When You Realized the Need for a Unified View of Your Customers, that is E.piphany
E.piphany, Inc. develops CRM (Customer Relationship Management) software
primarily for the Fortune 1000. Their new product suite, E.5, will become
available in late August 2000. This suite is the company's first attempt
to combine analytical information with such traditional CRM functionality
as campaign management, personalization, and customer support tracking.
The union was made possible by assimilating software E.piphany acquired
from the purchase of Octane Software, a specialist in contact management.
The new release manages all inbound and outbound customer contacts from
sales, service, and support touch points within the company.
new suite promises to provide real-time, rules-based personalization by
bringing data from clickstreams, customer databases, transaction systems,
third-party data, and other sources into one view. These data are accessible
any time the customer is on the phone or visiting the website. The software
is also capable of creating and tracking concurrent, multi-channel campaigns
with varying frequencies. Linking these two capabilities provides significant
advantages in marketing and sales because both functions can be managed
from a unified view of the customer.
E.5 promises to enhance service and support functions by bringing such
information as purchase history and product preferences to service representatives,
giving them the ability to cross-sell and repeat-sell products as well
as handle complaints.
The E.5 release has enjoyed considerable media attention and brings E.piphany
closer to rival Siebel Systems in market awareness. This is good news
for E.piphany because the CRM market is becoming increasingly crowded
with vendors all claiming to provide similar functions. Furthermore E.piphany
has strong references from the likes of Kodak, GTE, and Hilton. Wall Street
has rewarded E.piphany with a steady gain in stock price from around $50
in late May to its current price at around $110.
market for CRM products is booming. TEC estimates the CRM market at $8.5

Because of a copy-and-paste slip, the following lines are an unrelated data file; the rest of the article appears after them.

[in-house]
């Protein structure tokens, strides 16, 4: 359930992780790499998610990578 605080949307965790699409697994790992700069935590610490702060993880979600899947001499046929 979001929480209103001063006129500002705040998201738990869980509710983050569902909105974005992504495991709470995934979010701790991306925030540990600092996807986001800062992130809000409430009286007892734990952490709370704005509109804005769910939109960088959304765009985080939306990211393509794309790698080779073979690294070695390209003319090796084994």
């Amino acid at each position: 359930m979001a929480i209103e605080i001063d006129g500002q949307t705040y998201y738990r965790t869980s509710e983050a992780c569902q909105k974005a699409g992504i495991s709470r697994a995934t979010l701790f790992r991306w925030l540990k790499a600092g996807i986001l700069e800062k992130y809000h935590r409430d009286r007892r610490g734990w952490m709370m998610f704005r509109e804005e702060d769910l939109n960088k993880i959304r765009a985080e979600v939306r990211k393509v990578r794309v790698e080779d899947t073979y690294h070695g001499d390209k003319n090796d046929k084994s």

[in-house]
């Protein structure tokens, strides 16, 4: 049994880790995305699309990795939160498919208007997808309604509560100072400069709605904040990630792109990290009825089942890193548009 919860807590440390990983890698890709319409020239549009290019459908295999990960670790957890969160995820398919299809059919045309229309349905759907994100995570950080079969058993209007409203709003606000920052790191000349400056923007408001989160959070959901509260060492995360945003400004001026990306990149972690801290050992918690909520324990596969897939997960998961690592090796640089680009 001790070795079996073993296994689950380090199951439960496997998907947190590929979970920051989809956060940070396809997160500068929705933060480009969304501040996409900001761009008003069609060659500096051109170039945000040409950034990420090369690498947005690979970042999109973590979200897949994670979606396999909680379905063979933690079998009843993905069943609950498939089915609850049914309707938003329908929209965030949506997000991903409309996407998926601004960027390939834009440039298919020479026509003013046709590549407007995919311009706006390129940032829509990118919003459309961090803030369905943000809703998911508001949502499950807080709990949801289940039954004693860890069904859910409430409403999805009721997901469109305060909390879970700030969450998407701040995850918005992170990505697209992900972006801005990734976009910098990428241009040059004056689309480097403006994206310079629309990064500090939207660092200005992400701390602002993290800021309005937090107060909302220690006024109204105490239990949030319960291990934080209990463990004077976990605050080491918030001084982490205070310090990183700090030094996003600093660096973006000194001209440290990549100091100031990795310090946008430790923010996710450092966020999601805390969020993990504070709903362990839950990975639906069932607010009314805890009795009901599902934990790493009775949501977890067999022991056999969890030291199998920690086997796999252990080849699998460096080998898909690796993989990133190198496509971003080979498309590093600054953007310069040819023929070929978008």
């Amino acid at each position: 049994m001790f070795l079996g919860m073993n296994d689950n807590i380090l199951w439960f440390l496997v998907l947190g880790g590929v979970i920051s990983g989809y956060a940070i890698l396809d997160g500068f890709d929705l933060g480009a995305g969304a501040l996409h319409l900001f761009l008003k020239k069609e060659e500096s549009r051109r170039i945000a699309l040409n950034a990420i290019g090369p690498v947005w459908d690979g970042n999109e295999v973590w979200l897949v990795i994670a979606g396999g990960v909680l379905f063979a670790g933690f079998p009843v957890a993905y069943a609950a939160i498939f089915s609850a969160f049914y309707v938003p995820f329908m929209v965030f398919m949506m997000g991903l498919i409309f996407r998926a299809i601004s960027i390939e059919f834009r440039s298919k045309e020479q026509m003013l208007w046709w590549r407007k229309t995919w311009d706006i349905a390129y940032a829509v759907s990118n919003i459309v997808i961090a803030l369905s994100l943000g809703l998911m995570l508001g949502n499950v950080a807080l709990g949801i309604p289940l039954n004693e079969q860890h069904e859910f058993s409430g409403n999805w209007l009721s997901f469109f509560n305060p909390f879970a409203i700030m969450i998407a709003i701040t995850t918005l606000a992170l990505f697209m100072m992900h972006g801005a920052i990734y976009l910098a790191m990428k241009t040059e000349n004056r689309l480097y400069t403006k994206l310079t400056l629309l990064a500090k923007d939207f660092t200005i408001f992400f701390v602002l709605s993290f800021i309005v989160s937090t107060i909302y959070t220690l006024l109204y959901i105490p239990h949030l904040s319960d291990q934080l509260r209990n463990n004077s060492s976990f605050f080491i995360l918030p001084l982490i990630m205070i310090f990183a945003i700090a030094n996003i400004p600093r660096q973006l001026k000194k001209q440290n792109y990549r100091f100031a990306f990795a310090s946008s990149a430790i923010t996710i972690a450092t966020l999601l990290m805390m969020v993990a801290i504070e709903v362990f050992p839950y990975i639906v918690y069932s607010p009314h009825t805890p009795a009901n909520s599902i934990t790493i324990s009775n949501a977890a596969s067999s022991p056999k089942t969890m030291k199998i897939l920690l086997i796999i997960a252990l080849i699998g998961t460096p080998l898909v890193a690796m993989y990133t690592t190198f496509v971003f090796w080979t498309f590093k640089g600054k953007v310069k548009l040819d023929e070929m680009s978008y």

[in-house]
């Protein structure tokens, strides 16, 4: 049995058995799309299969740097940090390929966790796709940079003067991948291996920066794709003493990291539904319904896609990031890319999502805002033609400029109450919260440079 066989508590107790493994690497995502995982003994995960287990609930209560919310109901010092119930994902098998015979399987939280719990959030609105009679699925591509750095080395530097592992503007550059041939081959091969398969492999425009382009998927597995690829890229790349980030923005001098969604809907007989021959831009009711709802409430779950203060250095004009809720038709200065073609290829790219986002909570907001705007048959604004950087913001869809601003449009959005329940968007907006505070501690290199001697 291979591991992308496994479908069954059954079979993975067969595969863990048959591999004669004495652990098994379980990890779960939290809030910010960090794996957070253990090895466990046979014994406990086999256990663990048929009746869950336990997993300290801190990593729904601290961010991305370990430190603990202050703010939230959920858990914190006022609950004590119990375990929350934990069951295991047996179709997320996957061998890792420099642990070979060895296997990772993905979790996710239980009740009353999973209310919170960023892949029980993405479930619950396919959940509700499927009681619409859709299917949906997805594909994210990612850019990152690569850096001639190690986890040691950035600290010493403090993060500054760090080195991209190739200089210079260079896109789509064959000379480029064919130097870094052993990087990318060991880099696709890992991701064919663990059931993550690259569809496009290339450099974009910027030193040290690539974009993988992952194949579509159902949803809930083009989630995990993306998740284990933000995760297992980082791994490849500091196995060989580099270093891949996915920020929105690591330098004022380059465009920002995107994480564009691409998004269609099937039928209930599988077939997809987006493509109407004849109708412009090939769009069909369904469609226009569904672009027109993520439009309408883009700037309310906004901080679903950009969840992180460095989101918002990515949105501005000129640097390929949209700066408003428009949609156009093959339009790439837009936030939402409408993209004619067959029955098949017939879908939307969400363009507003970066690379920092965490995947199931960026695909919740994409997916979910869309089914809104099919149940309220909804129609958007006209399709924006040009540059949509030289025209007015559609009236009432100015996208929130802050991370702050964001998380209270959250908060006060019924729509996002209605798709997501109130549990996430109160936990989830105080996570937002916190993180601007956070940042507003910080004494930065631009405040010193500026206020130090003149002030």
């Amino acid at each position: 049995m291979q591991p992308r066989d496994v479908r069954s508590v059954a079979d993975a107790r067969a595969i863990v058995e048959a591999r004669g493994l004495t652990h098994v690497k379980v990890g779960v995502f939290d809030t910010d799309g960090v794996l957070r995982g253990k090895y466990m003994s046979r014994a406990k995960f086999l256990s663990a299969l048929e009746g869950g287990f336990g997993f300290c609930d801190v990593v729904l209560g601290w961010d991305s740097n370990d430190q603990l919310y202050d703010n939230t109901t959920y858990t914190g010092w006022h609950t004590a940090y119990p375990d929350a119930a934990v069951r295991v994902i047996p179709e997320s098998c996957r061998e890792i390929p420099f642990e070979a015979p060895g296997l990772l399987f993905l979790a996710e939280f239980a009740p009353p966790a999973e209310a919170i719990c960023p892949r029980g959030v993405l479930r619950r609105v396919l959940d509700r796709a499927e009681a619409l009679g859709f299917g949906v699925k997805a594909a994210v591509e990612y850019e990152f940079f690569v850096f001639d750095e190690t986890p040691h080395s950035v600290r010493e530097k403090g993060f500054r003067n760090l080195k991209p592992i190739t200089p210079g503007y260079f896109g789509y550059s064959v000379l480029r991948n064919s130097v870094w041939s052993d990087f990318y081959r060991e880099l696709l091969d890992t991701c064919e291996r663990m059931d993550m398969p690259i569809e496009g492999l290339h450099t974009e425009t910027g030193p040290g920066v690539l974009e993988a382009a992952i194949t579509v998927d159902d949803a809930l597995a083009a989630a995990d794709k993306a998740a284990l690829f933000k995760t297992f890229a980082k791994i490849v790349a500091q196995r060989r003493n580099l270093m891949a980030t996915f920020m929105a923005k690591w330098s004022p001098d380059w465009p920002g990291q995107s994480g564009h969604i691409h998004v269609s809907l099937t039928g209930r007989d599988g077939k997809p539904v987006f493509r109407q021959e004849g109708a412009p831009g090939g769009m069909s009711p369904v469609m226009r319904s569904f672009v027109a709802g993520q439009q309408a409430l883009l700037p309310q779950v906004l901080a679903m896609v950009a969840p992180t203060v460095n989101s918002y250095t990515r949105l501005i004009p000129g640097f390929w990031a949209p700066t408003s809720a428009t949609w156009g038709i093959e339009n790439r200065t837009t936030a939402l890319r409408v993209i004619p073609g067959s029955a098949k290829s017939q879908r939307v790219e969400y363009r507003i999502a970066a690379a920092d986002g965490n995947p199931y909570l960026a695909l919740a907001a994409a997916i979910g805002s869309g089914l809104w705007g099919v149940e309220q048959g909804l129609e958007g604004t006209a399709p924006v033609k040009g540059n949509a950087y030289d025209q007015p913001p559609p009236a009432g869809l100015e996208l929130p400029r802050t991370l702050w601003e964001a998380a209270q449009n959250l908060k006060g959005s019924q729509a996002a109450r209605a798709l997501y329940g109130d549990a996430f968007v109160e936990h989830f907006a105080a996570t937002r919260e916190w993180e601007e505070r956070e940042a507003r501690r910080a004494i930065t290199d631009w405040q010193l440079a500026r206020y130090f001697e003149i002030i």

billion, and predicts a 68% growth this year. E.piphany's growth is well
ahead of the curve, generating $24.5 Million in the second quarter 2000,
a 70% increase over the previous quarter.
E.5 is a revolutionary product that will up the ante for competitors such
as Siebel, Clarify, and Broadbase, E.5 still lacks tight integration with
ERP and other back-end systems. This creates a dilemma for companies with
ERP systems in place that are looking to add CRM functionality. There
is currently a tradeoff between purchasing a top notch CRM product from
E.piphany or Siebel that is disconnected from your ERP, or a CRM module
from an ERP vendor such as SAP or Peoplesoft that is tightly integrated
with the ERP system but does not have the functionality of a dedicated
Firms considering the implementation of a CRM product should strongly
consider one or many of the six modules available. Close competitors to
also consider are Siebel and Broadbase. Firms should also become aware
of smaller, best of breed CRM products that have limited scope, but better
functionality in specific areas. Although these niche products may not
easily integrate with other parts of a different vendor's CRM system,
they are smaller products that carry less implementation risk than large
CRM software has to be complemented with significant organizational change.
These systems are intended to support customer-centric business processes.
First and foremost, departments have to be willing to share information
freely. A unified view of the customer is not possible unless each department
is willing to share data with the rest of the organization. Marketing
has to redesign campaigns to take advantage of one-to-one marketing, and
service representatives have to be empowered to sell. Firms looking to
purchase CRM software must be prepared to make these and other changes
if they plan on exploiting the benefits of the software.